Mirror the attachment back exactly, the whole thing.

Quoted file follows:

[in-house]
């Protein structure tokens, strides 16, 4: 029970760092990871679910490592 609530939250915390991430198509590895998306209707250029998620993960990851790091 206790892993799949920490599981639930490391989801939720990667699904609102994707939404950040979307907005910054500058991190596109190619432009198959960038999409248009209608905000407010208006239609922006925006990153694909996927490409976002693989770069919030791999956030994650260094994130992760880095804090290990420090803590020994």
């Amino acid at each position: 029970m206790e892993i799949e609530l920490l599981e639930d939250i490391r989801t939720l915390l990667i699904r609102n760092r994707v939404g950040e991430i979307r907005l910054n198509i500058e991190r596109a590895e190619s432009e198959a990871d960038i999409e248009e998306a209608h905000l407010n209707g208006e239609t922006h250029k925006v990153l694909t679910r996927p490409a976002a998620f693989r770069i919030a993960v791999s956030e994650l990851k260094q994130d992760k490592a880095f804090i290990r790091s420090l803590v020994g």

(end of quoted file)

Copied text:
[in-house]
């Protein structure tokens, strides 16, 4: 029970760092990871679910490592 609530939250915390991430198509590895998306209707250029998620993960990851790091 206790892993799949920490599981639930490391989801939720990667699904609102994707939404950040979307907005910054500058991190596109190619432009198959960038999409248009209608905000407010208006239609922006925006990153694909996927490409976002693989770069919030791999956030994650260094994130992760880095804090290990420090803590020994």
């Amino acid at each position: 029970m206790e892993i799949e609530l920490l599981e639930d939250i490391r989801t939720l915390l990667i699904r609102n760092r994707v939404g950040e991430i979307r907005l910054n198509i500058e991190r596109a590895e190619s432009e198959a990871d960038i999409e248009e998306a209608h905000l407010n209707g208006e239609t922006h250029k925006v990153l694909t679910r996927p490409a976002a998620f693989r770069i919030a993960v791999s956030e994650l990851k260094q994130d992760k490592a880095f804090i290990r790091s420090l803590v020994g």